A plaid jumper hangs on her doorknob and every time I pass it, my heart hangs a bit heavier in my throat.
She was just sitting messy faced, her plush legs spilling over, her sage eyes wide. She was just looking at me like I was her entire world.
I tried to be all there, I tried to taste every bit of it, but I’m still afraid I missed something. Missed the babe becoming the girl–under my breath, before my eyes. She is a day, a year, six summers older.
And now she will sit there: pig tailed, cross legged, wide eyed, wonderful. Now she will know I am not the whole world.
Her teacher will guide her well, shaping her in way that I cannot and for that I am thankful. There is just a small problem: I cannot stand that it isn’t me. That I cannot do it all. I cannot stand that these years are over and never again. She is now a school girl, the toddler and preschooler and babe (oh the babe!) are gone.
These years, gone.
I know we mamas aren’t supposed to do this; we aren’t supposed to look back and let our stomach flip. But I cannot help thinking of all the sweet and hard and huge things and wondering if I did my best work. Thinking of the moments I could have savored more, the times I could have spoken with more calm and less edge in my voice. Do I remember her well enough? Her little voice and silly antics and the runaway hairs on her forehead, how she slept with both arms above her head?
I can hardly carry the weight of her for very long these days, even if she wraps her whole self around me. I can hardly carry the weight of other things too, but I load my arms full of them, holding my breath, gritting my teeth: her nurturing and knowing and soul and learning and growing and future and attitude and empathy and worldview and health and then I wonder my arms are burning and neck is aching. Maybe I am not supposed to carry her on my own. Maybe it’s okay to need help, to allow others to carry her with me.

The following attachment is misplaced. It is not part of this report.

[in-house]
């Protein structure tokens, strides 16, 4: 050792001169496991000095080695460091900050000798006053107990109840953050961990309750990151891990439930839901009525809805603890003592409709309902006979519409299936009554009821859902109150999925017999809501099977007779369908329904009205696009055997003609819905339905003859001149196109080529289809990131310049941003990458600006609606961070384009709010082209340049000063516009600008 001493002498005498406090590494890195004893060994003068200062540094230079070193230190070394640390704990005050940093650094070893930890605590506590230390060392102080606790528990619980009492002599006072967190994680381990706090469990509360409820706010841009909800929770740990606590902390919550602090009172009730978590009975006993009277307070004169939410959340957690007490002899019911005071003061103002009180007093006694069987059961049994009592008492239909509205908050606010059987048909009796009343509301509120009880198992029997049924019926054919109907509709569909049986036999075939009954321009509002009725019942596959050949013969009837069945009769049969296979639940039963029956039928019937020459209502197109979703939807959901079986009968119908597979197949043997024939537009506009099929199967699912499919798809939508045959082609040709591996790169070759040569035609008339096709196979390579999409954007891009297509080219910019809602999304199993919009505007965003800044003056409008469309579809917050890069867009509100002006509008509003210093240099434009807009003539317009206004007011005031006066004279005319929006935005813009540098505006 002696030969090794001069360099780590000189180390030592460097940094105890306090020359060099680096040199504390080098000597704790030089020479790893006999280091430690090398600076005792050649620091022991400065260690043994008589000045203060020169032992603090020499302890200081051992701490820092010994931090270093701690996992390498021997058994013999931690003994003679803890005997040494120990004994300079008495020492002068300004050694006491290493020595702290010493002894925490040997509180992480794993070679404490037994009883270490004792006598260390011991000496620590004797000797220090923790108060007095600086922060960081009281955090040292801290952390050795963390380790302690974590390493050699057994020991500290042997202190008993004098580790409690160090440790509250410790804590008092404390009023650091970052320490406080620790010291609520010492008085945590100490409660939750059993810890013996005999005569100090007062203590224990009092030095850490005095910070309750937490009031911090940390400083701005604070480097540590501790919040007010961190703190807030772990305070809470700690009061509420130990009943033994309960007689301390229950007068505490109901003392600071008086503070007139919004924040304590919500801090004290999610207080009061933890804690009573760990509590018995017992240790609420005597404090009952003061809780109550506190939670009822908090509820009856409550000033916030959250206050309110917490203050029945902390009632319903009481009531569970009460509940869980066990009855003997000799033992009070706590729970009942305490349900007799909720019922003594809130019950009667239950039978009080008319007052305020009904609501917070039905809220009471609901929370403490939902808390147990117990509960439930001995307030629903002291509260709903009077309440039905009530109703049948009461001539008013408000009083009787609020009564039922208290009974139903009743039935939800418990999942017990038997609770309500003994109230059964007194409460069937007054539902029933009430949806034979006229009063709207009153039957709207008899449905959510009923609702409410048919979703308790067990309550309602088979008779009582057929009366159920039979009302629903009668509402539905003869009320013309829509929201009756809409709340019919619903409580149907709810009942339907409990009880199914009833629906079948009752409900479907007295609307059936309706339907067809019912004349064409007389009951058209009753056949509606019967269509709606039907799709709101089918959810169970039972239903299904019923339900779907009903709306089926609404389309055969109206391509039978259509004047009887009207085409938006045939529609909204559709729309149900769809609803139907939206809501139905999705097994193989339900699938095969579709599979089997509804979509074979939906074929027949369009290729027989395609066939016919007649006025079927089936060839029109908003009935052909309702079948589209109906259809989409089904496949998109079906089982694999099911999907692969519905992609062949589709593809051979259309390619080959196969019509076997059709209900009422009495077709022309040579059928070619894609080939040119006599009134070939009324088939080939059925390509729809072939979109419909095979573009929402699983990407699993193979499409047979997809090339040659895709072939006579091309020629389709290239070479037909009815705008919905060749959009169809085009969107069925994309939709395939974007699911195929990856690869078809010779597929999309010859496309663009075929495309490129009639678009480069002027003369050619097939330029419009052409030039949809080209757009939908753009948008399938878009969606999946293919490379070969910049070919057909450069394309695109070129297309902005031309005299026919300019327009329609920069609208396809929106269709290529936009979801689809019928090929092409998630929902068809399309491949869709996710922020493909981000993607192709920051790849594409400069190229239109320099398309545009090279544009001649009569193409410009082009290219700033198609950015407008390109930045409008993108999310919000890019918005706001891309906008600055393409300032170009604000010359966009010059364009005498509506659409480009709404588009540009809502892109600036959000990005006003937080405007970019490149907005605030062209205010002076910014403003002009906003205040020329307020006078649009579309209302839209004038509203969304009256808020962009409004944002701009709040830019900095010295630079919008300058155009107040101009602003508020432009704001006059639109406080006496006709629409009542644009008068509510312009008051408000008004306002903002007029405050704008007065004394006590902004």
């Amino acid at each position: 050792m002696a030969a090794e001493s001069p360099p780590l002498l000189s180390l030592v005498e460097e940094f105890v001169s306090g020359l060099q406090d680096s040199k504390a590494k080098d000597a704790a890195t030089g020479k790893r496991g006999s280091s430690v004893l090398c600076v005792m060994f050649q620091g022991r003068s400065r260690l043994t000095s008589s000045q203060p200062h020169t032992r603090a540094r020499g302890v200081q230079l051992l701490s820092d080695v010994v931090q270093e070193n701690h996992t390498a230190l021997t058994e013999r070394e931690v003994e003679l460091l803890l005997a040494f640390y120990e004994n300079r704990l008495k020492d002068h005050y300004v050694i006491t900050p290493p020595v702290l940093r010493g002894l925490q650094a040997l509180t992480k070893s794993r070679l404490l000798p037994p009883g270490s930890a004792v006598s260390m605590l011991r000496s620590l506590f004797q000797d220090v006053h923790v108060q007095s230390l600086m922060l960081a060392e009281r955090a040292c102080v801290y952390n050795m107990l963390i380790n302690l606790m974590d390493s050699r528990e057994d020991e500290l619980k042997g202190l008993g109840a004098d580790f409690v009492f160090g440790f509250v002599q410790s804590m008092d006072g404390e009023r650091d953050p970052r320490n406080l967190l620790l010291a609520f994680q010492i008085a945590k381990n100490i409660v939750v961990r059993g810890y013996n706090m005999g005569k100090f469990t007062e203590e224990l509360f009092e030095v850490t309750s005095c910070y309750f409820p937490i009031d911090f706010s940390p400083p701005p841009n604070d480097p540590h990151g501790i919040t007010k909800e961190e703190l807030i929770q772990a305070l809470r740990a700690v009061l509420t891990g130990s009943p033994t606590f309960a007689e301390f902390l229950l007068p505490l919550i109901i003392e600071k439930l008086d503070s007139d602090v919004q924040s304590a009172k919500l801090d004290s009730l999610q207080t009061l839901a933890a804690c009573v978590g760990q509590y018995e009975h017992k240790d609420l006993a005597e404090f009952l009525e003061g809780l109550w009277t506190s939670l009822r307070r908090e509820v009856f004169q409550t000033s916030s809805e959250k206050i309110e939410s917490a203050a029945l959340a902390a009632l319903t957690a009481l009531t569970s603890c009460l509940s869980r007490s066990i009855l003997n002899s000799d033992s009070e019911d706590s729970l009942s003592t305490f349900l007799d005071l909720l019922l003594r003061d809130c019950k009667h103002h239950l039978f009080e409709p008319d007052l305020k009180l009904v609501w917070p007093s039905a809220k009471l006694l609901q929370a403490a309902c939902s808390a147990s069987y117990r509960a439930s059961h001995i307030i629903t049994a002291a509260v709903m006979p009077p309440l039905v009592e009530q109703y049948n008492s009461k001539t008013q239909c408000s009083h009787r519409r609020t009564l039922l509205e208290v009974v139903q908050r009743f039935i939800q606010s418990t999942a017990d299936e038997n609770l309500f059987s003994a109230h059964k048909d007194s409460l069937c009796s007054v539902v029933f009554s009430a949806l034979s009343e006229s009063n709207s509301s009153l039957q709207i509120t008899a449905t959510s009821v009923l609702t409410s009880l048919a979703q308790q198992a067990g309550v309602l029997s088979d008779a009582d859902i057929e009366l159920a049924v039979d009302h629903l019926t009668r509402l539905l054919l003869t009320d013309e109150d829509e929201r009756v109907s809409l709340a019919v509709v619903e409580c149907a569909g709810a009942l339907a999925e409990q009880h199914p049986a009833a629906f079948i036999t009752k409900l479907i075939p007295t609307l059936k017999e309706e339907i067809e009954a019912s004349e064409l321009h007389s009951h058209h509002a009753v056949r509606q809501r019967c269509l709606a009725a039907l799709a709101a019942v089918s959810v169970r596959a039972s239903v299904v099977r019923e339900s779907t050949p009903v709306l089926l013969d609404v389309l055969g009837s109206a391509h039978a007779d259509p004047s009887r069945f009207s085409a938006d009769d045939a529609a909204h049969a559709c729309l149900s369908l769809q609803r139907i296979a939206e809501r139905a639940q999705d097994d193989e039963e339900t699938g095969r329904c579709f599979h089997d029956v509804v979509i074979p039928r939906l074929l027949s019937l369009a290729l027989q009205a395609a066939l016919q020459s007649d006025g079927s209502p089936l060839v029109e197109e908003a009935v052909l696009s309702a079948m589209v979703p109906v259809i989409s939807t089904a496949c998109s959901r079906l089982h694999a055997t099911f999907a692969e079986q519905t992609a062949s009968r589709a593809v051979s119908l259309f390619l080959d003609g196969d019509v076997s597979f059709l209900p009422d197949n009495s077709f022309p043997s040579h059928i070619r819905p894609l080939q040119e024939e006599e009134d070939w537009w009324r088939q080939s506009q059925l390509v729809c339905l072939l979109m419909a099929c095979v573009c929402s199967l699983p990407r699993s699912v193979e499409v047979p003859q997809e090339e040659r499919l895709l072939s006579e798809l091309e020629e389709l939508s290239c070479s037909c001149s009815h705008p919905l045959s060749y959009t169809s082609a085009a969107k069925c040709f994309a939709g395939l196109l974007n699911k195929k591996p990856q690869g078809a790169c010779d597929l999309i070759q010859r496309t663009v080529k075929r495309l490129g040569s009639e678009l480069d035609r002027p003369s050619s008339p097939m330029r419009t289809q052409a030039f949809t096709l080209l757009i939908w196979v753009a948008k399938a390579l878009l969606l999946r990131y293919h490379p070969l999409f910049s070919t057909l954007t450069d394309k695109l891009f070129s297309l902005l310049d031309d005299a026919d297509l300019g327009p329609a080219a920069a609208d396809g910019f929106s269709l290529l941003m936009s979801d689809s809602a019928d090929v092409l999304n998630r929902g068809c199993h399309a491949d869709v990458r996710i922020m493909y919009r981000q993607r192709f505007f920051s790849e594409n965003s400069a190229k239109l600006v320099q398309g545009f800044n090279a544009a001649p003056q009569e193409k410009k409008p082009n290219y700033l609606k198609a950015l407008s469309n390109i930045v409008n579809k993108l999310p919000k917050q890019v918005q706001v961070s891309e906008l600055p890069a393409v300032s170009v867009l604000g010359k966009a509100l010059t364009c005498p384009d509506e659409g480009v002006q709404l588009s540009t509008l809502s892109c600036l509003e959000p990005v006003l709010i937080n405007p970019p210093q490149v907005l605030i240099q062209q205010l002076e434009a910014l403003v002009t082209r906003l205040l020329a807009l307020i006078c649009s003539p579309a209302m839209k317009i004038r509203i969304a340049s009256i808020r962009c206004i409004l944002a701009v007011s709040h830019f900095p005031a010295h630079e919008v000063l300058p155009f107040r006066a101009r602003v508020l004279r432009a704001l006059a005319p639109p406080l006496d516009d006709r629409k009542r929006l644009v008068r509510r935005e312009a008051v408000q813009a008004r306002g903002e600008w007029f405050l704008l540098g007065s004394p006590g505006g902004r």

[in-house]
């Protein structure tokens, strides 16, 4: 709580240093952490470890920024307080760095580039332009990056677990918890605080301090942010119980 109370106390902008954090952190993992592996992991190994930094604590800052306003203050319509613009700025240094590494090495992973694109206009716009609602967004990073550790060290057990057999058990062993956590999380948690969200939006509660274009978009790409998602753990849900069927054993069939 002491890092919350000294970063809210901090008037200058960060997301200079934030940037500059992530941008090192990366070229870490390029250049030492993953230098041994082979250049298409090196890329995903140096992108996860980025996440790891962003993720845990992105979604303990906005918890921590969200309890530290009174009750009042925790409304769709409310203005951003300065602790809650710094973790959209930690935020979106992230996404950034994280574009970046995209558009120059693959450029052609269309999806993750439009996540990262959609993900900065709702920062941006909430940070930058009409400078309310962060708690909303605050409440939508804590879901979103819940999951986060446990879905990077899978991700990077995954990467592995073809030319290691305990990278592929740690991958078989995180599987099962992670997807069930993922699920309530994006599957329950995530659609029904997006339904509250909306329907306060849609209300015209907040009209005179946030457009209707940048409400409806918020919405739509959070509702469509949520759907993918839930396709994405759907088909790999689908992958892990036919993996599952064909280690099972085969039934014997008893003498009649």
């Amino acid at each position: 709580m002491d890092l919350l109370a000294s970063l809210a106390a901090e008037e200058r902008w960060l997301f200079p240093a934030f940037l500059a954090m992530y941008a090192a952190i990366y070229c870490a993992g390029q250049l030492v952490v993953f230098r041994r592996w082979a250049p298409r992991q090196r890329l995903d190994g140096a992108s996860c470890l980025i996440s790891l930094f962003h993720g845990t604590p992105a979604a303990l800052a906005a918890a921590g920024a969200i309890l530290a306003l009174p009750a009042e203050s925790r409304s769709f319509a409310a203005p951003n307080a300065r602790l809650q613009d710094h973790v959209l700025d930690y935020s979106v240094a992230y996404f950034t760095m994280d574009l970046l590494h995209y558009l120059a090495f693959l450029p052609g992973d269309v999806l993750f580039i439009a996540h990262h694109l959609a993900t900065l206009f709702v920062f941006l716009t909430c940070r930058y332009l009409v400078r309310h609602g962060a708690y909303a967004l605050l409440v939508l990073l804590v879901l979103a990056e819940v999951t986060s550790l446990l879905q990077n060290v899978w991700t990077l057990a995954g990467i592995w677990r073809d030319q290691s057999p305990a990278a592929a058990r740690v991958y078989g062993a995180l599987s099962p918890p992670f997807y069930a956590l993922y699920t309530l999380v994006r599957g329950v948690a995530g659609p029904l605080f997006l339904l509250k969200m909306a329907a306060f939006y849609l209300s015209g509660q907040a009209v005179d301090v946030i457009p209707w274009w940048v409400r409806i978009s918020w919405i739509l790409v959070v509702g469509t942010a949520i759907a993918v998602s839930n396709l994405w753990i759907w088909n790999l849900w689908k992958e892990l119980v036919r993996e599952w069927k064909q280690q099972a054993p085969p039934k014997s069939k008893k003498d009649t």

I’m learning, slowly, gently, to trust the passing of the baton is okay: a relay & a village are okay. I get her back every day, safely, surely. I am her landing and her launching.
She grew big inside my body, grew up inside my arms and now she is going to grow a bit more in the world. It’s lovely and important and the most terrible thing. This letting go and holding on. This trusting and releasing. I’m no good at it.
But today, I send.
And today I keep.